This one, in its narrow-hipped scale and ambiguous power, reminds me of one of Prince’s stage costumes I once saw. I think it’s those teeny hips and butt:
“Mushroom Head” installation view
Found and purchased objects, steel, mannequin, human hair (from China), plaster, oil and spray paint
approximately 8 feet tall x 2.5 feet x 2.5 feet
I love that Gibson specifies that the human hair came from China.
Here’s a passage from Gibson’s artist statement from a 2006 show, “Off the Map: landscape in the Native Imagination” , which I think is illustrative in “Totems,” too:
“Utopia was important for me to envision and relates to my being Native American and having grown up solely in a Western consumer culture. My desire to act out the role of an explorer depicting an inviting landscape, via painting and specimen retrieval, was a reaction to Native tribes’ being consistently described as part of a nostalgic and romantic vision of pre-colonized Indian life. The aesthetic of these paintings and sculptures came from turn-of-the-century Iroquois whimsies, contemporary and historic powwow regalia, cultural adornment of non-Western cultures, techno rave and club culture, and earlier utopian models.”
In “Totems,” Gibson’s “inviting landscape” is centered on the body, his “specimen retrieval” took place in thrift shops and .99 stores, and his nostalgia is for some fantasy of a utopian future.
You can check it out by calling (210) 852-4492 before the 12th, and asking Hills Snyder to let you in.
Greg M. Schwartz
It was a bitterly disheartening evening for the Spur Nation last night, as fans watched their team slide across the spectrum from the best of times to the worst of times. When the Spurs jumped out to an early 19-point lead over the Portland Trailblazers, it looked as if the silver and black were getting their mojo back. Roger Mason was dropping threes, Tony Parker was taking the Blazers apart and visions of a strong playoff run seemed reasonable.
But the way the young Blazers stormed back to cut that lead to two by halftime put a damper on those visions. The second half even more so, as the Spurs wound up getting buried 95-83. When the Blazers opened up a seven-point fourth quarter lead behind the electrifying play of LaMarcus Aldridge and the sharp shooting of Brandon Roy and Tony Fernandez, Spurs fans were wondering how Tony Parker and Tim Duncan could both be allowed to sit on the bench during this critical stretch. But the painfully inconvenient truth became crystal clear shortly after Duncan and Parker were reinserted, when Duncan was removed again just thirty seconds later. Coach Gregg Popovich saw that Duncan’s ailing knees would prevent him from being effective after he failed to come close to grabbing a loose ball, and the future Hall of Famer was promptly removed.
You could feel the air sucking out of the AT&T Center and probably the Spurs’ season at that point. This was the type of loss that has a devastating impact on the collective psyche as fans are suddenly gripped with The Fear.
“Considered a contender just a week ago, the Spurs are now fighting just for homecourt advantage in the first round,” said the talking heads on ESPN after the game. Life can turn on a dime sometimes, and so too the fortunes of a professional basketball team. In some circles, sports fans refer to a game like this as the day the season ended. The angst is even more palpable for the Spur Nation today though, as Duncan’s knee problems could signal the end of the dynasty that brought four titles over the past ten years.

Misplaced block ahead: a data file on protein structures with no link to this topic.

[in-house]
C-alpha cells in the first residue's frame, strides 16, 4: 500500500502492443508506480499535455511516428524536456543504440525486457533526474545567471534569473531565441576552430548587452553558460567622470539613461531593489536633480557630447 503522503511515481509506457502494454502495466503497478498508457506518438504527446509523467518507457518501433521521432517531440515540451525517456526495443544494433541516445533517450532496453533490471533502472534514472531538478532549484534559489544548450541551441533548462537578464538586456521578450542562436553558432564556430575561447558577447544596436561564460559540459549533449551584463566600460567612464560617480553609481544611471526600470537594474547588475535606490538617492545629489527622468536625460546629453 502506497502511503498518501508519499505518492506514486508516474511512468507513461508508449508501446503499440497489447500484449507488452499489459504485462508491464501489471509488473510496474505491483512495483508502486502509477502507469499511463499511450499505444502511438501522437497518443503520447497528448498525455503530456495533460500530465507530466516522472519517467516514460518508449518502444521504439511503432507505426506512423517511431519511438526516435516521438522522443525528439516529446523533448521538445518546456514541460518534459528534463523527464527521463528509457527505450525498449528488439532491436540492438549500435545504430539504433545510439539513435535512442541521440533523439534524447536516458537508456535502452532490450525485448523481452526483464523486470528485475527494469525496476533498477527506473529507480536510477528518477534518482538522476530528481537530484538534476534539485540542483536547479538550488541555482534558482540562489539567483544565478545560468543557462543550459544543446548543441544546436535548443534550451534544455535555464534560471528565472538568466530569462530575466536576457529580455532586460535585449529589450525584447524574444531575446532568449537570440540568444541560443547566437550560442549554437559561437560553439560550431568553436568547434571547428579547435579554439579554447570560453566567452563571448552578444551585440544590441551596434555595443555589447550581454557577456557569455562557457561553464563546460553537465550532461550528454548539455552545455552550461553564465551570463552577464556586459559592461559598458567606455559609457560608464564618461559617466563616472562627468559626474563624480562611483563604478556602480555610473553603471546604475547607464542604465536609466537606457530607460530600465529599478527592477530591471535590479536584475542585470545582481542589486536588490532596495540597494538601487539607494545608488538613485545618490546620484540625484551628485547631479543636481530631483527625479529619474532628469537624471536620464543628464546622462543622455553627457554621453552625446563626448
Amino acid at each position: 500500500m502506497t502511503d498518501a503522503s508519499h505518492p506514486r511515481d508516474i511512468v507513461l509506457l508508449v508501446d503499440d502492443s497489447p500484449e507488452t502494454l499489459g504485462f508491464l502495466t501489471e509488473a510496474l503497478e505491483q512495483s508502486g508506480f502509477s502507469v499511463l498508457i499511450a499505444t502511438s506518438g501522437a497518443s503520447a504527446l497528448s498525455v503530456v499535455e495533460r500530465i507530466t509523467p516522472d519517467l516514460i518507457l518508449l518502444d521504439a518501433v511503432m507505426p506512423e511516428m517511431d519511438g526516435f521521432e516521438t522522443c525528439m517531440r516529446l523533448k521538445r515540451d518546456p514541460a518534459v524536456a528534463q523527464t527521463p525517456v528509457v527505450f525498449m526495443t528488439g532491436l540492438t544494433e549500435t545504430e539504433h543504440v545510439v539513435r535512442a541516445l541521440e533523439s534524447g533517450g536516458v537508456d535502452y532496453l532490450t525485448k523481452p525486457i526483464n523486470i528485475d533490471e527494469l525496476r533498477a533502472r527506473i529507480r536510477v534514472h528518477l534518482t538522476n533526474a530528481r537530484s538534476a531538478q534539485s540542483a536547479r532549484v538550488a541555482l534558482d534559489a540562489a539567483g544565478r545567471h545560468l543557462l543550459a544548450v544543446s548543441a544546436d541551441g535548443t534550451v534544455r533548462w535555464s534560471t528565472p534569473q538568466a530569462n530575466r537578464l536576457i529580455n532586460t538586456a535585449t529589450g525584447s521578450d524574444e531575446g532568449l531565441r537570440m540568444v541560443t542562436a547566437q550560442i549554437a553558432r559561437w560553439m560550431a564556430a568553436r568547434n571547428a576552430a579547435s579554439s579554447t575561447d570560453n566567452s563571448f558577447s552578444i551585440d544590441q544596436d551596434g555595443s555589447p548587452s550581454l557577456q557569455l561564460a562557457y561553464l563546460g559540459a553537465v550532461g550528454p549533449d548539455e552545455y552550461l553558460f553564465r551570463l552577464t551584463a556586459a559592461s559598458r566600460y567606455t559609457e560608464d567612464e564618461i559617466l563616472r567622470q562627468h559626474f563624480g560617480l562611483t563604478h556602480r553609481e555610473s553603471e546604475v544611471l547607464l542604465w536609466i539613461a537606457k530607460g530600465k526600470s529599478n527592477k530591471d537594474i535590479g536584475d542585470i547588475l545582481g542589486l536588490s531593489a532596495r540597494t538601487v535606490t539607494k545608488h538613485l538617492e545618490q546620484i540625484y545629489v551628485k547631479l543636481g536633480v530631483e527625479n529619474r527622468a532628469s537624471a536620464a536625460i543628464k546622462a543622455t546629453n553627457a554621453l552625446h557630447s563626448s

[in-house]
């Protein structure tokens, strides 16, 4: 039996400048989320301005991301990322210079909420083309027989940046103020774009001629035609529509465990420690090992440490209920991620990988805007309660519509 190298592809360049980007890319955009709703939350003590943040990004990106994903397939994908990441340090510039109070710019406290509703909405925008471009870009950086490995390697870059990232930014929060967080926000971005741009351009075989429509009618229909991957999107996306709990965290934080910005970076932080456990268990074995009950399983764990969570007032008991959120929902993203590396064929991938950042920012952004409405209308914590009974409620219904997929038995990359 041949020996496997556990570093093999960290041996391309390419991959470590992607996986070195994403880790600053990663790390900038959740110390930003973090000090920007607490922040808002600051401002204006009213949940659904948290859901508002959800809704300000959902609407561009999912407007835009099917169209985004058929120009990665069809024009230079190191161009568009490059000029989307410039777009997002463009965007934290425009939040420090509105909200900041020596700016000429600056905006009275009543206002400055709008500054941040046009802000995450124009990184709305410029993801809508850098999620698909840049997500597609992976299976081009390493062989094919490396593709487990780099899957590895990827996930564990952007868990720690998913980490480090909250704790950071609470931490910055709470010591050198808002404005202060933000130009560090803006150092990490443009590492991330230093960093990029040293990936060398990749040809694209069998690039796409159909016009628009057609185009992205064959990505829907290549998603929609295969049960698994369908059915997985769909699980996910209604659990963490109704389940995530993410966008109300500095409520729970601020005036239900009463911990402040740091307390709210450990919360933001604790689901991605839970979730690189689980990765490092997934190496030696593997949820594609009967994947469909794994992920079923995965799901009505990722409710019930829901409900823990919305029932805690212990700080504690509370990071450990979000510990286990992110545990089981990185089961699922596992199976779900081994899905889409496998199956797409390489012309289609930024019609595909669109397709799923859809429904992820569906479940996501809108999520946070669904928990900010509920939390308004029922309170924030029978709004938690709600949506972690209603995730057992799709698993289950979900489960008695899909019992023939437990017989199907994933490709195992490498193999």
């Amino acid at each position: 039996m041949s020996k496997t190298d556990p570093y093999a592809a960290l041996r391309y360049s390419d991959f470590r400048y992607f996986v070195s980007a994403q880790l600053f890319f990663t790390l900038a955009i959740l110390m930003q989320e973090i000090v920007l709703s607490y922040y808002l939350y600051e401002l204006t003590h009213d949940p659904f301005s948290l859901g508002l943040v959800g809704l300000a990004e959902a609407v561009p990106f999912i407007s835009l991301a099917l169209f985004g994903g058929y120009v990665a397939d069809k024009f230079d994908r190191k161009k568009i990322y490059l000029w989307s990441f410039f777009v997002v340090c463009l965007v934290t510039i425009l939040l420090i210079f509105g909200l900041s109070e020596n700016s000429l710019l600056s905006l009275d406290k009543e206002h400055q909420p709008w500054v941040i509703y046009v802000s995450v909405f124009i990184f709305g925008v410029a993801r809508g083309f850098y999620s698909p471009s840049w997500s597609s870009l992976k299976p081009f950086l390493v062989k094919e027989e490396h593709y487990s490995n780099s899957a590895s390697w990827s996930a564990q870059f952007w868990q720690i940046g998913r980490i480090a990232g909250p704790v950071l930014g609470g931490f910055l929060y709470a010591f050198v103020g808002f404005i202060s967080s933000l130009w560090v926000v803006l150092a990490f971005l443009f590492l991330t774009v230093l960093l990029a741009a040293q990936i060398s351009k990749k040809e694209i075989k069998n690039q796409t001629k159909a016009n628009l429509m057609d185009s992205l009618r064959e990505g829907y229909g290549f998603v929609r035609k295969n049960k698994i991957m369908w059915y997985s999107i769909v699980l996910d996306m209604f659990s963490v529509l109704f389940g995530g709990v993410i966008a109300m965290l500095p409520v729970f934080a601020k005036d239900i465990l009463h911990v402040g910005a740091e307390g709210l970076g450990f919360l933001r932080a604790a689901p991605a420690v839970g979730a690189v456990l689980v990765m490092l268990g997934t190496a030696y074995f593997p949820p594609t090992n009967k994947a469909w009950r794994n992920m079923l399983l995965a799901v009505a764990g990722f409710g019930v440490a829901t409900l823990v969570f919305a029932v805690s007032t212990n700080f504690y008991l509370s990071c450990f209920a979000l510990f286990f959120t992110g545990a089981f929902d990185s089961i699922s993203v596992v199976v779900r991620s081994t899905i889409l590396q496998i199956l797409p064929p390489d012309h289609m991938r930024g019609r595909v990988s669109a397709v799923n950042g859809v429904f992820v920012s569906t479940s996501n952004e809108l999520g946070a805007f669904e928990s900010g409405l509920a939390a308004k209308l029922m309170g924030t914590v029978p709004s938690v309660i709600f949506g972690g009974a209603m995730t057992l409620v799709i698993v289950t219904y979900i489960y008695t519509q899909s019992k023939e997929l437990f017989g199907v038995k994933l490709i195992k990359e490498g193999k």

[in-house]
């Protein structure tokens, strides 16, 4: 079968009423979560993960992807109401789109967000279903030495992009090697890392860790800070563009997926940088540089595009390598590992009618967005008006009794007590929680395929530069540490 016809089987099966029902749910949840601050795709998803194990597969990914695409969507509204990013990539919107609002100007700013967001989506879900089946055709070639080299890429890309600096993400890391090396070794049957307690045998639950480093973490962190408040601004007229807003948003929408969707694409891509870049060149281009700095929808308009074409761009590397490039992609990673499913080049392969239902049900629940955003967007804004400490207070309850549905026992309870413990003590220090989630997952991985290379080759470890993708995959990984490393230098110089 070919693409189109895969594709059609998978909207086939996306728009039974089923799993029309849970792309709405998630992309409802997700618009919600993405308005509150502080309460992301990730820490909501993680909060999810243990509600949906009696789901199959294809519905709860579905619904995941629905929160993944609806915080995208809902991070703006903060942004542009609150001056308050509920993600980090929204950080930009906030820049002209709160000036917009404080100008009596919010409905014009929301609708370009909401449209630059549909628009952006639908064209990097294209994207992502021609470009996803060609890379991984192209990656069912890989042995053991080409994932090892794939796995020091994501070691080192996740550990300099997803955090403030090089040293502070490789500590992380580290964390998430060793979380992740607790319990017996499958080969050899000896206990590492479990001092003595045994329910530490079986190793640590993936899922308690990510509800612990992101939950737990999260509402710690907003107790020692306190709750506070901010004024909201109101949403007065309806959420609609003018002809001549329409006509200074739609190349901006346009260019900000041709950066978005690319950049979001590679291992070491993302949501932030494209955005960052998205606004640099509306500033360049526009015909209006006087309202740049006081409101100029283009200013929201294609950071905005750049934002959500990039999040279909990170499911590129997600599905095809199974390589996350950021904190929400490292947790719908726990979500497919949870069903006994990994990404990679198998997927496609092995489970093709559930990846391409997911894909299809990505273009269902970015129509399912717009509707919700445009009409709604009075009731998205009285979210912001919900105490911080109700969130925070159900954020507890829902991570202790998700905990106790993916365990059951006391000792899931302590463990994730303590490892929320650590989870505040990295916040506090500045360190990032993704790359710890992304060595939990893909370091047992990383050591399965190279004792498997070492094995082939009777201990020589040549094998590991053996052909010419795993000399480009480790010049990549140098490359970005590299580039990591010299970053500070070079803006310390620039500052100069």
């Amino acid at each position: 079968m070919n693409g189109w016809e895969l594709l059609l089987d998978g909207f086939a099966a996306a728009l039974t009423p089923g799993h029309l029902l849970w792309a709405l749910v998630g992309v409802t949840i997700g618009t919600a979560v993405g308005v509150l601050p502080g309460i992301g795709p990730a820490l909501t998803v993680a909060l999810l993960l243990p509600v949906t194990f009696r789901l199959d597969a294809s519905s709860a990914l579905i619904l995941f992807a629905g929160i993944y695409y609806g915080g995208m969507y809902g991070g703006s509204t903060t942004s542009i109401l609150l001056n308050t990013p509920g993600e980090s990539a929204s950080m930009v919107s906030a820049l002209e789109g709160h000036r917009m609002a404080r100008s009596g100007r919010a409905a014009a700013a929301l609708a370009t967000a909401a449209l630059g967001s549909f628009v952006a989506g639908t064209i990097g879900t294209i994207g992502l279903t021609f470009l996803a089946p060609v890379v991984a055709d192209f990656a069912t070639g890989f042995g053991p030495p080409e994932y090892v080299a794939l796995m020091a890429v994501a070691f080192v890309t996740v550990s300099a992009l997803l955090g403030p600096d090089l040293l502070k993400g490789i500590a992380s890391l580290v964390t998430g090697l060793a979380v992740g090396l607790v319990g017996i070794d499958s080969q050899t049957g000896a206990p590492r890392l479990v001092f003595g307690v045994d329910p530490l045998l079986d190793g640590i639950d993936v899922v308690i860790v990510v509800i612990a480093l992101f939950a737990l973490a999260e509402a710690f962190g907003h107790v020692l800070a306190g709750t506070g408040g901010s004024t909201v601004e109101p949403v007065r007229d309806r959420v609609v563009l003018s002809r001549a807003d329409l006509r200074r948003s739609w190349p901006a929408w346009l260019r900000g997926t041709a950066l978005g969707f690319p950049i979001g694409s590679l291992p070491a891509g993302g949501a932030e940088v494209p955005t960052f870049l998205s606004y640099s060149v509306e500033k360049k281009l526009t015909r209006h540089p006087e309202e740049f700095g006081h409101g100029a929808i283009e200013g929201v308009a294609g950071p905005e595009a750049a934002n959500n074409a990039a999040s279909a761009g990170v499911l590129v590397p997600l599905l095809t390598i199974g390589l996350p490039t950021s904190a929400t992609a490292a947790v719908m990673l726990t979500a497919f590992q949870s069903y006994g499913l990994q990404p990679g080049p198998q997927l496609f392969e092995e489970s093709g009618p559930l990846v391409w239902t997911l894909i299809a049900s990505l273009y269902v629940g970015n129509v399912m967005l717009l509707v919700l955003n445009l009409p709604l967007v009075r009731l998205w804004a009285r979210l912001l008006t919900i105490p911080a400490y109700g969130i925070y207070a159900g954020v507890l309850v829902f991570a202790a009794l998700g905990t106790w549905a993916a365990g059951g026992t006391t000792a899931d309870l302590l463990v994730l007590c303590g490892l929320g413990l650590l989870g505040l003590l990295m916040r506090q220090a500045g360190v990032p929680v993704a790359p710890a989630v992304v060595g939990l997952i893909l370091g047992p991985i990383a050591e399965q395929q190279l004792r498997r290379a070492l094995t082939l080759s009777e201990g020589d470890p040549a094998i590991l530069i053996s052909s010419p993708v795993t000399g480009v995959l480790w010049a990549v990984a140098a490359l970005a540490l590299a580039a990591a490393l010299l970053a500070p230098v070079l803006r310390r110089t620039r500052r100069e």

Some fans were quick to say they wished Manu Ginobli’s season-ending ankle injury had occurred sooner, so that the team could have tanked the season to get into the draft lottery. This was a ridiculous notion. Teams that still have the core of a championship roster do not tank games to try and get into the lottery, especially when they’ve held on to the two-seed in the conference for most of the season. Other fans are lamenting the fact that the Spurs didn’t seize an opportunity to trade for Vince Carter at the deadline, but such hindsight is 20/20 — who knew Ginobli would go down again for the season?
Most fans seemed resigned to the fact that this is probably it, though a few die-hards still hold out hope for a miracle. But unless that miracle comes in the form of a miraculous healing to Tim Duncan’s ailing knees, it looks like this playoff run will be a short one. The fact that there are no back-to-back games in the playoffs could help Duncan, but he seems to have reached a point where you never know what you’re going to get from him on a given night, which does not bode well. The mileage seems to finally be catching up to the Big Fundamental.
Almost any NBA team would be down and out if you subtract two of the team’s top three players, so there’s no shame involved, but certainly some bad luck to lament. Some fans call out Popovich for not playing certain players as much as they think he should, but the guy has won four titles — he hasn’t suddenly become a bad coach overnight. Even the greatest generals can’t win a war if they don’t have the troops, as the old maxim goes.
The Spurs are now tied for third place in the conference with Portland and Houston. But even holding on to that seed could prove perilous, as it would currently land a matchup with the sixth seeded New Orleans Hornets, a team the Spurs really do not want to see in the first round, after being pushed to seven games in their playoff series last year. But after last night’s debacle, it’s hard to figure which team would present a better matchup for the Spurs at this point.